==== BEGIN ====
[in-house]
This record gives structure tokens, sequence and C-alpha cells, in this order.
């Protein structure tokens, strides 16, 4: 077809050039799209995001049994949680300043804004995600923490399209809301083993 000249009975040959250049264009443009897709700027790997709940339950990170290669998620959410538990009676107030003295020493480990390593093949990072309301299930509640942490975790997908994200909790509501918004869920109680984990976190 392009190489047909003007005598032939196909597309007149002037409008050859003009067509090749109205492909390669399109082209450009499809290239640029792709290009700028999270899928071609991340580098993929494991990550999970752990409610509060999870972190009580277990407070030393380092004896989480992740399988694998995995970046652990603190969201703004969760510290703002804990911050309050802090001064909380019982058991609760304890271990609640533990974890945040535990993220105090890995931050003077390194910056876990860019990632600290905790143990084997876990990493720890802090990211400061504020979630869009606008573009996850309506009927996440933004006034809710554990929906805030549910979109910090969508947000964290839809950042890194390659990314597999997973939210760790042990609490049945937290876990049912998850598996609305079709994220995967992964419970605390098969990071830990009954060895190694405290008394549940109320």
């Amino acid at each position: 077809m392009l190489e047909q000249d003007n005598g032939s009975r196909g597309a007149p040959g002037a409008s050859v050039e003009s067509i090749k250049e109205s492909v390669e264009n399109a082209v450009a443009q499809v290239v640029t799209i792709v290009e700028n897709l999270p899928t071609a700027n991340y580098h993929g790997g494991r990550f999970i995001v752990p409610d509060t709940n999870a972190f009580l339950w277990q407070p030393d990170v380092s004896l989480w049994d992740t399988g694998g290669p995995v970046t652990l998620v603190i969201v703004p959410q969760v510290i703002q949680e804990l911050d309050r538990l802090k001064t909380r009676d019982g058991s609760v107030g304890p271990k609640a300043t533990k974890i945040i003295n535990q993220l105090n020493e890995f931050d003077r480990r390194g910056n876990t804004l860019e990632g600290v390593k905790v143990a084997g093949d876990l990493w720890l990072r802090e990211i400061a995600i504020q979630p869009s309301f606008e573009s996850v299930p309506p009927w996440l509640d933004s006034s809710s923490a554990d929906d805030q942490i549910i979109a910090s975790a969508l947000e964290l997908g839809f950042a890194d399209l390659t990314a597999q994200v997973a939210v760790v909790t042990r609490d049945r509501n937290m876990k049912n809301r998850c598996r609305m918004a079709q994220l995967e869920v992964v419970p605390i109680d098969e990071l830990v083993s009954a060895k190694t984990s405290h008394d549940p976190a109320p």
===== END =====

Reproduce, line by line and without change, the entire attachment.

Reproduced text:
[in-house]
This record gives structure tokens, sequence and C-alpha cells, in this order.
């Protein structure tokens, strides 16, 4: 077809050039799209995001049994949680300043804004995600923490399209809301083993 000249009975040959250049264009443009897709700027790997709940339950990170290669998620959410538990009676107030003295020493480990390593093949990072309301299930509640942490975790997908994200909790509501918004869920109680984990976190 392009190489047909003007005598032939196909597309007149002037409008050859003009067509090749109205492909390669399109082209450009499809290239640029792709290009700028999270899928071609991340580098993929494991990550999970752990409610509060999870972190009580277990407070030393380092004896989480992740399988694998995995970046652990603190969201703004969760510290703002804990911050309050802090001064909380019982058991609760304890271990609640533990974890945040535990993220105090890995931050003077390194910056876990860019990632600290905790143990084997876990990493720890802090990211400061504020979630869009606008573009996850309506009927996440933004006034809710554990929906805030549910979109910090969508947000964290839809950042890194390659990314597999997973939210760790042990609490049945937290876990049912998850598996609305079709994220995967992964419970605390098969990071830990009954060895190694405290008394549940109320």
């Amino acid at each position: 077809m392009l190489e047909q000249d003007n005598g032939s009975r196909g597309a007149p040959g002037a409008s050859v050039e003009s067509i090749k250049e109205s492909v390669e264009n399109a082209v450009a443009q499809v290239v640029t799209i792709v290009e700028n897709l999270p899928t071609a700027n991340y580098h993929g790997g494991r990550f999970i995001v752990p409610d509060t709940n999870a972190f009580l339950w277990q407070p030393d990170v380092s004896l989480w049994d992740t399988g694998g290669p995995v970046t652990l998620v603190i969201v703004p959410q969760v510290i703002q949680e804990l911050d309050r538990l802090k001064t909380r009676d019982g058991s609760v107030g304890p271990k609640a300043t533990k974890i945040i003295n535990q993220l105090n020493e890995f931050d003077r480990r390194g910056n876990t804004l860019e990632g600290v390593k905790v143990a084997g093949d876990l990493w720890l990072r802090e990211i400061a995600i504020q979630p869009s309301f606008e573009s996850v299930p309506p009927w996440l509640d933004s006034s809710s923490a554990d929906d805030q942490i549910i979109a910090s975790a969508l947000e964290l997908g839809f950042a890194d399209l390659t990314a597999q994200v997973a939210v760790v909790t042990r609490d049945r509501n937290m876990k049912n809301r998850c598996r609305m918004a079709q994220l995967e869920v992964v419970p605390i109680d098969e990071l830990v083993s009954a060895k190694t984990s405290h008394d549940p976190a109320p």